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City of Chicago selects redevelopment team for Bronzeville’s former Michael Reese site

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The multi-phase plan would include “technology-oriented commercial spaces,” retail, housing, and a hotel

City of Chicago

After issuing a formal Request for Proposal (RFP) last fall, the City of Chicago has selected a winning bid to redevelop the former Michael Reese Hospital site in Bronzeville. According to Crain’s, city officials have tapped the team of Draper & Kramer, Farpoint Development, Chicago Neighborhood Initiatives, McLaurin Development Partners, and Bronzeville Community Development Partnership along with architectural consultant Skidmore, Owings & Merrill to revitalize the parcel just south of Chicago’s McCormick Place convention center and entrainment district. The vacant site has been in the hands of the city since 2009 and was envisioned as the Olympic village in the Windy City’s unsuccessful bid for the 2016 summer games.

The latest plan would encompass both the 49-acre Michael Reese site plus air rights over the 28-acre truck marshalling yards controlled by Chicago’s Metropolitan Pier & Exposition Authority. Initial phases of the lakefront redevelopment could include a logistics center servicing McCormick Place as well as a new event space. Longer-term plans would feature "more than 5 million square feet of technology-oriented commercial spaces, retail uses, homes and a hotel, depending on market demand," read a statement from the City of Chicago.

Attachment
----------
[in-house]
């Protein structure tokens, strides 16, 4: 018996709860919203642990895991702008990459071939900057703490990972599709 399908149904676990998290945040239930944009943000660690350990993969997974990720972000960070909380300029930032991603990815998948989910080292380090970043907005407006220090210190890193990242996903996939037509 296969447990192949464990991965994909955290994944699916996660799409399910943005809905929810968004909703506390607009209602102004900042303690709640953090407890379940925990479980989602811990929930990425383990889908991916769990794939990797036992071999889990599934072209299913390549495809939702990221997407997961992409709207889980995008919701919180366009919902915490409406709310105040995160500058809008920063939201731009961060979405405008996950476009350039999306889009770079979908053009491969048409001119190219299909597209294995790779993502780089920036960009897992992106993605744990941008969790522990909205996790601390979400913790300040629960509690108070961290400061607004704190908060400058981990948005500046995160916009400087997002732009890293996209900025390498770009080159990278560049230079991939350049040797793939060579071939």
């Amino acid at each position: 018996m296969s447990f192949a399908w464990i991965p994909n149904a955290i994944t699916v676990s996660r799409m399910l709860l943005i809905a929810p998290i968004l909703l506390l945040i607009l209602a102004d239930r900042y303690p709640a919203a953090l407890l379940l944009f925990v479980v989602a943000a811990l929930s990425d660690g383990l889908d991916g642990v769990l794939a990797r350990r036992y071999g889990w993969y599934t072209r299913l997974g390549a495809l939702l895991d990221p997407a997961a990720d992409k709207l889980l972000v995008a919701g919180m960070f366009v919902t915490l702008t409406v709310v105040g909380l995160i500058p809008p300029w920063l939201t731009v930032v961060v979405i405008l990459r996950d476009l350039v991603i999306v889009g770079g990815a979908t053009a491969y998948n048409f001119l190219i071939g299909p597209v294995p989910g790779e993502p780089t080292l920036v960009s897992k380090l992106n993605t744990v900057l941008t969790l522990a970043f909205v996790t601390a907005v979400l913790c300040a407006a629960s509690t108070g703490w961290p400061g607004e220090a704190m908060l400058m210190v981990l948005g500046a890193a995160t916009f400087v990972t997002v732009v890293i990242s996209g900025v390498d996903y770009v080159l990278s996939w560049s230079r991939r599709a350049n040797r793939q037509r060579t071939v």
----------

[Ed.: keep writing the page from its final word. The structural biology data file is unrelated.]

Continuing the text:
A conceptual rendering of the redeveloped Michael Reese site and the marshalling yards. Note the skybridge connection to McCormick Place [right].
City of Chicago

Though improvements such as the creation of a Metra Electric Line station, parkland, and connections across Lake Shore Drive were suggested by the city when the RFP first went out, details of the winning proposal remain relatively sparse at this time. The development team reportedly paid $144.5 million to acquire the two properties and will also be responsible for future site planning, environmental remediation, infrastructure upgrades, marketing, and securing the necessary zoning changes.